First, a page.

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The


ART


of Rafael Soriano By Deborah Charnes


Rafael Soriano was born in 1920 in Matanzas, Cuba. He fled the island with his wife and daughter in 1962. The family settled in Miami, and he was forced to temporarily take a respite from his artwork. When he returned to his artwork, Soriano began to combine abstract forms of light, space and shadows with metaphysical images. He has exhibited widely in the Americas and in Europe and is included in a myriad of museum collections.


Candor of Dawn by Rafael Soriano


“These important paintings by Rafael Soriano are excellent additions to the Smithsonian American Art Museum’s collec- tion,” said Dr. E. Carmen Ramos, curator of Latino art at the Smithsonian American Art Museum. “While the museum’s collection includes important works by Cuban American art- ists—especially those that were educated in the United States like Ana Mendieta and Maria Brito—these Soriano acquisitions allow us to capture the perspective of the first generation of Cuban exiles who arrived as adults with significant careers in Cuba already under their belt.”


A founder and early director of the School of Fine Arts in his native Matanzas, Soriano was a committed member of the communal life of his city. A member of the third Cuban avant- garde, Soriano’s early work in Cuba was a manifestation of geometric abstraction. Throughout the 1950s, he exhibited and was associated with the Pintores Concretos group of art- ists that introduced geometric and concrete abstraction in Cuba.


This summer two major paintings by Cuban master Rafael Soriano were given to the Smithsonian American Art Museum for its permanent collection. These two works, Un Lugar Dis- tante (A Distant Place) (1972) and Candor de la Alborada (Candor of Dawn) (1994), represent significant moments in Soriano’s artistic production.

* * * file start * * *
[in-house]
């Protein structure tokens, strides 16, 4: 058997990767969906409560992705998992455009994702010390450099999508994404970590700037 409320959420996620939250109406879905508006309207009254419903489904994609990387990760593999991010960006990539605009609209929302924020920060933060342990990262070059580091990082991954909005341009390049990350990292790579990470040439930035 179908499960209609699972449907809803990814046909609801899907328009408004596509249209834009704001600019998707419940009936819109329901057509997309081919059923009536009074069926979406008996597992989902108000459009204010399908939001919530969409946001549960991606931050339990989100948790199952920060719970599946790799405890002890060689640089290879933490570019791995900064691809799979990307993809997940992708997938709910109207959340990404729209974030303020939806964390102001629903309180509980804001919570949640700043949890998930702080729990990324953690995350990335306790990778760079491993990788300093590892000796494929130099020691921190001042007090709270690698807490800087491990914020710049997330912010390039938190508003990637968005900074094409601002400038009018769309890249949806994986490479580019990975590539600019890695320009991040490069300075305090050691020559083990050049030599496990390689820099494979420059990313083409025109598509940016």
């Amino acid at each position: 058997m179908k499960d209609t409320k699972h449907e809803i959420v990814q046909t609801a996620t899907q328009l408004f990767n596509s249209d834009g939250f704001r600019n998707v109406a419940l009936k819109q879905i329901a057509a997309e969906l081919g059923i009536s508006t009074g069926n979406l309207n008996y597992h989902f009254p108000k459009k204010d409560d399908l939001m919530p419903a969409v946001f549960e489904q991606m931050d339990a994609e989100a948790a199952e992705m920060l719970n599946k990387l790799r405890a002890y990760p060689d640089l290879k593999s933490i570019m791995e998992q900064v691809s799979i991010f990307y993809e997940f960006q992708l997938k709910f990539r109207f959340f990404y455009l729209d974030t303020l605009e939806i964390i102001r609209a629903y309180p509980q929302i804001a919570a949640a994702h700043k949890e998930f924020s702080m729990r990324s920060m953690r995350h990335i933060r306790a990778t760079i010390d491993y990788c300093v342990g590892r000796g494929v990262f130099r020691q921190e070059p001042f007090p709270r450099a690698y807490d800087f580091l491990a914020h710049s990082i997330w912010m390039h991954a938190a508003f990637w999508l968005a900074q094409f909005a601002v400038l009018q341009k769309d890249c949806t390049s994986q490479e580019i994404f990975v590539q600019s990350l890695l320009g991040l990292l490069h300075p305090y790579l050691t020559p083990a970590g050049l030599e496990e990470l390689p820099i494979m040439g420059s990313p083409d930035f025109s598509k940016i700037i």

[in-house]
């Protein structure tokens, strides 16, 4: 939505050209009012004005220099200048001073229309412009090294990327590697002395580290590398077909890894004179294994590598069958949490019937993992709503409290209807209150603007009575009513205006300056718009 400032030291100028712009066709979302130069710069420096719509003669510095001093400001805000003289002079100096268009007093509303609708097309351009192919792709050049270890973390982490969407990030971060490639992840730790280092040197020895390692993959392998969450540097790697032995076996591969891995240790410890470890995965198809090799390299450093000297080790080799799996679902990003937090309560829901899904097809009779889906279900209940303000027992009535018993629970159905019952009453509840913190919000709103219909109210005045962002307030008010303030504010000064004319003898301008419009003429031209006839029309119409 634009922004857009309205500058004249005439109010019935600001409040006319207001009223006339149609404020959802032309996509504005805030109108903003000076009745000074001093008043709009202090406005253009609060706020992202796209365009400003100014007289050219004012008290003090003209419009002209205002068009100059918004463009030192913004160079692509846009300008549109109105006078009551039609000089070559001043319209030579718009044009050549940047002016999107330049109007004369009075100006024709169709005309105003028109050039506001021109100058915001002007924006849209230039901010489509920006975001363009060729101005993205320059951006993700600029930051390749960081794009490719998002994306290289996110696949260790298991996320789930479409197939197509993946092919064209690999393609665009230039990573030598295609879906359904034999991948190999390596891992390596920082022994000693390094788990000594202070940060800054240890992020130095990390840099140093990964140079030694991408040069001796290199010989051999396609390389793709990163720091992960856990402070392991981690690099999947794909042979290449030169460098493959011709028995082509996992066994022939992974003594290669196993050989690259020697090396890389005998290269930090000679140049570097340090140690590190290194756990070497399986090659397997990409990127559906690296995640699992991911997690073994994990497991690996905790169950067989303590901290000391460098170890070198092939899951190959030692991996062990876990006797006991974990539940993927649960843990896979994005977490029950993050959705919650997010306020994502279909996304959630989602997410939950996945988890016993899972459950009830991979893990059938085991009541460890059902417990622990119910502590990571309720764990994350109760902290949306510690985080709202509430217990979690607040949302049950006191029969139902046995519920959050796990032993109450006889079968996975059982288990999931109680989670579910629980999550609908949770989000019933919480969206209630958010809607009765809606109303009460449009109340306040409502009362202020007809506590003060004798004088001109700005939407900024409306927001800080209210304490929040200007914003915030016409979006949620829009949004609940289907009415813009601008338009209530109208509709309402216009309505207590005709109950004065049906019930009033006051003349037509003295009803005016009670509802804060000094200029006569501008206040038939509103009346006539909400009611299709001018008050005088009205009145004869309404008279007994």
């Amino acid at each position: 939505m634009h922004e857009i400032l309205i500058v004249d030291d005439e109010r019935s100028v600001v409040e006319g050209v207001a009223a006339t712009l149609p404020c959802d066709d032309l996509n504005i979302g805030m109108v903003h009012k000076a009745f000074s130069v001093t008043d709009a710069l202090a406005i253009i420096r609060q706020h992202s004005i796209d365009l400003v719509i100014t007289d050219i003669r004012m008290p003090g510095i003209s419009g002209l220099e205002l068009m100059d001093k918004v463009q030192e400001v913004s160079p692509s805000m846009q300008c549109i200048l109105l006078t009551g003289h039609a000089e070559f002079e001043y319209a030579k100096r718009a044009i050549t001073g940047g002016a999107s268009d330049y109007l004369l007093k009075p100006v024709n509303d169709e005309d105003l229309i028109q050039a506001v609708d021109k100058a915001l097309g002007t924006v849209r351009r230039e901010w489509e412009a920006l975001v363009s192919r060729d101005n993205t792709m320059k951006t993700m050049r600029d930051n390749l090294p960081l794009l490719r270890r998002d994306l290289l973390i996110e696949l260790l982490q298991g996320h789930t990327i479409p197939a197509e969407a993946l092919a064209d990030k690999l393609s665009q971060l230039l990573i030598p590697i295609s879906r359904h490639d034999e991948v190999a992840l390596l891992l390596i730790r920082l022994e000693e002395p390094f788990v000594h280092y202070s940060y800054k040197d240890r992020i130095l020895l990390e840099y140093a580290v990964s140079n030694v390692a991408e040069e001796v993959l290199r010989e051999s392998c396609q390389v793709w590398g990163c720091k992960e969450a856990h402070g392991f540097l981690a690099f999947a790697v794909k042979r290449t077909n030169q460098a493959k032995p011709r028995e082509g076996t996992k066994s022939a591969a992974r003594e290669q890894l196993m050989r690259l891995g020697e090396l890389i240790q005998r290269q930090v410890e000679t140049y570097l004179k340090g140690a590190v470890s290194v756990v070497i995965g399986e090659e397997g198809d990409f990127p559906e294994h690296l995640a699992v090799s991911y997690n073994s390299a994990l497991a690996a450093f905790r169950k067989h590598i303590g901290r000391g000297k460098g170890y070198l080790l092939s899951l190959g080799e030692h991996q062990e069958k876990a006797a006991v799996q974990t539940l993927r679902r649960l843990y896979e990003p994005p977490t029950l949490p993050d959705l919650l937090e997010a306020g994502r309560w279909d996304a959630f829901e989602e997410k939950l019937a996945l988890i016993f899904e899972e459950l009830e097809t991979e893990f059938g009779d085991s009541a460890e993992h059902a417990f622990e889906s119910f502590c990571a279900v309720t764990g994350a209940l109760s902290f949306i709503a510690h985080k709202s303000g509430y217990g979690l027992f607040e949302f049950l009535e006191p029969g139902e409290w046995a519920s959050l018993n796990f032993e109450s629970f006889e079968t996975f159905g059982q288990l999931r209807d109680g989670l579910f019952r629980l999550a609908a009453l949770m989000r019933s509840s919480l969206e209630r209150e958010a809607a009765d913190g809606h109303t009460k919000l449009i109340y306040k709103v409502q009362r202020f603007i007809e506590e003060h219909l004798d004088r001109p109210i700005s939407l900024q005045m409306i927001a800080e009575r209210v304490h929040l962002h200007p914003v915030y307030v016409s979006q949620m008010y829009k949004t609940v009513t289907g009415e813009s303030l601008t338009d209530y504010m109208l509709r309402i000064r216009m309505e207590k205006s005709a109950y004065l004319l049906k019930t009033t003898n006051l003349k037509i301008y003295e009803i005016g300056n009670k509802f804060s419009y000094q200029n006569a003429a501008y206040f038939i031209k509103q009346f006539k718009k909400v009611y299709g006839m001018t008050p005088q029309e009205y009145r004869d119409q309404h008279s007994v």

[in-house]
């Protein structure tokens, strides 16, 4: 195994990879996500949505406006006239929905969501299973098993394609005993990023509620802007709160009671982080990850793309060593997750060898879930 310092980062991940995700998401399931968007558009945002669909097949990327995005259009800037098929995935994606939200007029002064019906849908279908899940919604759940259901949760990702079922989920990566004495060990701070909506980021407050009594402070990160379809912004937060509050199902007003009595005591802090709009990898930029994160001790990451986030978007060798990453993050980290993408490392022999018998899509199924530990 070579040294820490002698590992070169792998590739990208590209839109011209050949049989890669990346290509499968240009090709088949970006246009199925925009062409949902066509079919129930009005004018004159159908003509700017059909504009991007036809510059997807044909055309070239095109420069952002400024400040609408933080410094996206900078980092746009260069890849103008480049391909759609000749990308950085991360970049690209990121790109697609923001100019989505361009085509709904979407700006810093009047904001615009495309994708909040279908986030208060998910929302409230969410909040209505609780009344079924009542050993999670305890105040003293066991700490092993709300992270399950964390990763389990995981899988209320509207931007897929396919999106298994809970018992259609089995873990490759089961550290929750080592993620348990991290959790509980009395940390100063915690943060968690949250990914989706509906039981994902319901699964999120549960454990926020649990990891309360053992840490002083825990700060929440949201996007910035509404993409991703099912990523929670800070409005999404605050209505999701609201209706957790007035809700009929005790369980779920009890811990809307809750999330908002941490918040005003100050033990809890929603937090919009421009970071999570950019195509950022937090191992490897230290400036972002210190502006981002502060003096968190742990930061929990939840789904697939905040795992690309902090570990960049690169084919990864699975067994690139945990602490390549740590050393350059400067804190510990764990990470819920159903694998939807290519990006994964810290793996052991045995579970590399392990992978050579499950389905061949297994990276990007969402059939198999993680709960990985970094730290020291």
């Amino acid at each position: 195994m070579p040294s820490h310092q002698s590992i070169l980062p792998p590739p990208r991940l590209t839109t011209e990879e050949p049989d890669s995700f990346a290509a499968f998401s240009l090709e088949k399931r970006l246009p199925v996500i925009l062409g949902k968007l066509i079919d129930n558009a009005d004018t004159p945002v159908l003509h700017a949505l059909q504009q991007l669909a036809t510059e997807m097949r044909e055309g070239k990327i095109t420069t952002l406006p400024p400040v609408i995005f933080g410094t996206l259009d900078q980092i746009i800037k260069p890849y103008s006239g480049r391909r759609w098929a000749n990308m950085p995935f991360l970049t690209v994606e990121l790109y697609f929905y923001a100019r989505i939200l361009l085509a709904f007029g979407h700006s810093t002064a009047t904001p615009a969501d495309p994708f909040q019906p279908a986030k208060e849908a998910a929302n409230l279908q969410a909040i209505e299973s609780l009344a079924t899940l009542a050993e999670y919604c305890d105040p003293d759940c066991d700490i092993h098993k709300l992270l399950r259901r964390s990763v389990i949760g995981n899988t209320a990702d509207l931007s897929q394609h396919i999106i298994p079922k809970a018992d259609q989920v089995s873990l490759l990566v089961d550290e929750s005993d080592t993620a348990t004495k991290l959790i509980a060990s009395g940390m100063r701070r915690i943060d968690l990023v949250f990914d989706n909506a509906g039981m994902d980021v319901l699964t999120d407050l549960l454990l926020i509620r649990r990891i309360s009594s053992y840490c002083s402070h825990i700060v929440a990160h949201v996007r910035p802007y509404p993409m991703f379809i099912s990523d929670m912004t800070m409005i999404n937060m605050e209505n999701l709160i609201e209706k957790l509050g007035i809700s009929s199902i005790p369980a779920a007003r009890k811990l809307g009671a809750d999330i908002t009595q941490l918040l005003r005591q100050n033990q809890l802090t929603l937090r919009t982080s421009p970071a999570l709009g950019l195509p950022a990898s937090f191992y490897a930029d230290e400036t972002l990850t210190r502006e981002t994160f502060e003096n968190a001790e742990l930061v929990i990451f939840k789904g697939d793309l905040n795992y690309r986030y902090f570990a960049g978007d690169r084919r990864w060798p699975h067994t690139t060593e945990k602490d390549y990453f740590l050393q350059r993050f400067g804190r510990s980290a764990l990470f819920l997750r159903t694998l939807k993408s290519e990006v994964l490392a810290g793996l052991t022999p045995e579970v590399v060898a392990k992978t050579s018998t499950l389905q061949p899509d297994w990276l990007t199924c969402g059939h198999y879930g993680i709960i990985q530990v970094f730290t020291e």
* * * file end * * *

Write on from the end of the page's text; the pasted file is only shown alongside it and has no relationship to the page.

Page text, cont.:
“Rafael Soriano has been called one of the major Latin Ameri- can artists of his generation, and one of the premier painters of Cuba,” said Milagros Soriano, who donated the celebrated canvases to the Smithsonian American Art Museum. “So it was fitting that his artwork be represented at our country’s leading art institution.”


Soriano’s art experienced an extraordinary transformation along with his personal life as a Cuban exile. Soriano devel- oped rectilinear, angular compositions endowed with strong, flat colors and forms that gave way to organic ones, and color became simultaneously deep and diaphanous. Soriano trans- forms abstraction into a visual space where forms express metaphysical and spiritual concerns, not unlike those found in the works of his fellow Americans Mark Rothko and William Baziotes. Un Lugar Distante and Candor de la Alborada are excellent examples of these shifts and resolutions.


Un Lugar Distante will be featured in the Smithsonian Ameri- can Art Museum’s forthcoming exhibition Our America: The Latino Presence in American Art, opening Oct. 25, 2013.


www.rafaelsorianofoundation.org FOCUS of SWFL 2012 129


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